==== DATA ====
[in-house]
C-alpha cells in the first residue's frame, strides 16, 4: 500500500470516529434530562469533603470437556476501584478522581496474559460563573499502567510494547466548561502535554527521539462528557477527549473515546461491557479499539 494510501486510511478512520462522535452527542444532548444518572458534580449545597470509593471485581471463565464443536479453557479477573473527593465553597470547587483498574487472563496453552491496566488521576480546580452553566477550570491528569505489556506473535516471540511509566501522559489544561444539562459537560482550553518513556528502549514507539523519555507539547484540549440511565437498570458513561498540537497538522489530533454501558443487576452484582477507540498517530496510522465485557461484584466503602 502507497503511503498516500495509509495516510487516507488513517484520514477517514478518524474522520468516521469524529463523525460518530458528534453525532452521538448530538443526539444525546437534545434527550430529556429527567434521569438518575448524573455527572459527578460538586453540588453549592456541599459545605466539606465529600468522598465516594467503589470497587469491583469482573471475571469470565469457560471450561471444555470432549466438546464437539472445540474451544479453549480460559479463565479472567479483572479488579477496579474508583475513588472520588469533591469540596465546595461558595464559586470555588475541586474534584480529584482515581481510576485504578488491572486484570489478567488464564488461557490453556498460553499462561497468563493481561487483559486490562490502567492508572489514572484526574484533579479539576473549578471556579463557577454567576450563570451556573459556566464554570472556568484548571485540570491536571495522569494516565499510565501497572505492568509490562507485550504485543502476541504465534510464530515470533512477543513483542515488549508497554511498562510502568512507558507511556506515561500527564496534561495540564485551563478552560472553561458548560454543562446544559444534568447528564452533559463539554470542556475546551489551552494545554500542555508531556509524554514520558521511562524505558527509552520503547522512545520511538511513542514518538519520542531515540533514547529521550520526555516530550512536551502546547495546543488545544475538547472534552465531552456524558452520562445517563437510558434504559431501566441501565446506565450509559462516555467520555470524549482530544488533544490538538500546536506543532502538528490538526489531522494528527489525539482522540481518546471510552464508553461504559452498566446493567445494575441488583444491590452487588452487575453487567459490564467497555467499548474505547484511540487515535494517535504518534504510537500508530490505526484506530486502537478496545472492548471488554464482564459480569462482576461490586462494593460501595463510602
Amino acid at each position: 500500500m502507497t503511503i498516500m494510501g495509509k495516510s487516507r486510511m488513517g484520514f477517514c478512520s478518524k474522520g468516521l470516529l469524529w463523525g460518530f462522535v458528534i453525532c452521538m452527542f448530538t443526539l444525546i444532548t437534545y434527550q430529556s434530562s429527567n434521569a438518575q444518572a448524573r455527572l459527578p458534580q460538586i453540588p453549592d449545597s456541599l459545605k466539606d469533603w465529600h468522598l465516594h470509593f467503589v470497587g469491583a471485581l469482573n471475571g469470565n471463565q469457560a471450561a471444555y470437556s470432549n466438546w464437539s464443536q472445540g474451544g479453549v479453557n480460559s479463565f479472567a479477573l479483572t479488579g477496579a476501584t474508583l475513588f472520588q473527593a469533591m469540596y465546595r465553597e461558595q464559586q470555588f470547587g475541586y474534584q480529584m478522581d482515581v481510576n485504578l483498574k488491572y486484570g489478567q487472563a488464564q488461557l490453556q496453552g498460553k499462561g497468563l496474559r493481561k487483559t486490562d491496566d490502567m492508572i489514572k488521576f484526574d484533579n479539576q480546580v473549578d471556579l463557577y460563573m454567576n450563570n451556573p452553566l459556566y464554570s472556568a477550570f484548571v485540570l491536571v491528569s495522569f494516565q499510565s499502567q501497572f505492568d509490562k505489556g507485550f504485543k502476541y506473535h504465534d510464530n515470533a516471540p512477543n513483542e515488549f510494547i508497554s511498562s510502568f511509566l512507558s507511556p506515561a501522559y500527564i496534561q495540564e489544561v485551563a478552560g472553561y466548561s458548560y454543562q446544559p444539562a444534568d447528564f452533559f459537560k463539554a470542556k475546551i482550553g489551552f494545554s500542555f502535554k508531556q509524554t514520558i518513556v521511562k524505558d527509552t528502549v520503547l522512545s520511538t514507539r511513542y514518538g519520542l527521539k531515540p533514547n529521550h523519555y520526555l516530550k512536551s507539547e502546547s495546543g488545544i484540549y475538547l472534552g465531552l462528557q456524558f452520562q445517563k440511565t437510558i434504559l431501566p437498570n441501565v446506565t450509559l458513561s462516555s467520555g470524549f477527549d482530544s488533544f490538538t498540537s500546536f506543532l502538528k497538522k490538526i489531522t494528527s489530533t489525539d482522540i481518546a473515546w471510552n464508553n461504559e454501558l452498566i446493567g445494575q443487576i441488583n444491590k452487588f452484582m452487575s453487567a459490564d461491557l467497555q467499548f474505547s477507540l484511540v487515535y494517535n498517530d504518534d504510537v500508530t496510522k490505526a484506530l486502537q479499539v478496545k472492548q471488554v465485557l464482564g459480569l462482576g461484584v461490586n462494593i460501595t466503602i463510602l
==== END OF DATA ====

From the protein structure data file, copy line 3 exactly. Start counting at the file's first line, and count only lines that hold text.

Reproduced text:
Amino acid at each position: 500500500m502507497t503511503i498516500m494510501g495509509k495516510s487516507r486510511m488513517g484520514f477517514c478512520s478518524k474522520g468516521l470516529l469524529w463523525g460518530f462522535v458528534i453525532c452521538m452527542f448530538t443526539l444525546i444532548t437534545y434527550q430529556s434530562s429527567n434521569a438518575q444518572a448524573r455527572l459527578p458534580q460538586i453540588p453549592d449545597s456541599l459545605k466539606d469533603w465529600h468522598l465516594h470509593f467503589v470497587g469491583a471485581l469482573n471475571g469470565n471463565q469457560a471450561a471444555y470437556s470432549n466438546w464437539s464443536q472445540g474451544g479453549v479453557n480460559s479463565f479472567a479477573l479483572t479488579g477496579a476501584t474508583l475513588f472520588q473527593a469533591m469540596y465546595r465553597e461558595q464559586q470555588f470547587g475541586y474534584q480529584m478522581d482515581v481510576n485504578l483498574k488491572y486484570g489478567q487472563a488464564q488461557l490453556q496453552g498460553k499462561g497468563l496474559r493481561k487483559t486490562d491496566d490502567m492508572i489514572k488521576f484526574d484533579n479539576q480546580v473549578d471556579l463557577y460563573m454567576n450563570n451556573p452553566l459556566y464554570s472556568a477550570f484548571v485540570l491536571v491528569s495522569f494516565q499510565s499502567q501497572f505492568d509490562k505489556g507485550f504485543k502476541y506473535h504465534d510464530n515470533a516471540p512477543n513483542e515488549f510494547i508497554s511498562s510502568f511509566l512507558s507511556p506515561a501522559y500527564i496534561q495540564e489544561v485551563a478552560g472553561y466548561s458548560y454543562q446544559p444539562a444534568d447528564f452533559f459537560k463539554a470542556k475546551i482550553g489551552f494545554s500542555f502535554k508531556q509524554t514520558i518513556v521511562k524505558d527509552t528502549v520503547l522512545s520511538t514507539r511513542y514518538g519520542l527521539k531515540p533514547n529521550h523519555y520526555l516530550k512536551s507539547e502546547s495546543g488545544i484540549y475538547l472534552g465531552l462528557q456524558f452520562q445517563k440511565t437510558i434504559l431501566p437498570n441501565v446506565t450509559l458513561s462516555s467520555g470524549f477527549d482530544s488533544f490538538t498540537s500546536f506543532l502538528k497538522k490538526i489531522t494528527s489530533t489525539d482522540i481518546a473515546w471510552n464508553n461504559e454501558l452498566i446493567g445494575q443487576i441488583n444491590k452487588f452484582m452487575s453487567a459490564d461491557l467497555q467499548f474505547s477507540l484511540v487515535y494517535n498517530d504518534d504510537v500508530t496510522k490505526a484506530l486502537q479499539v478496545k472492548q471488554v465485557l464482564g459480569l462482576g461484584v461490586n462494593i460501595t466503602i463510602l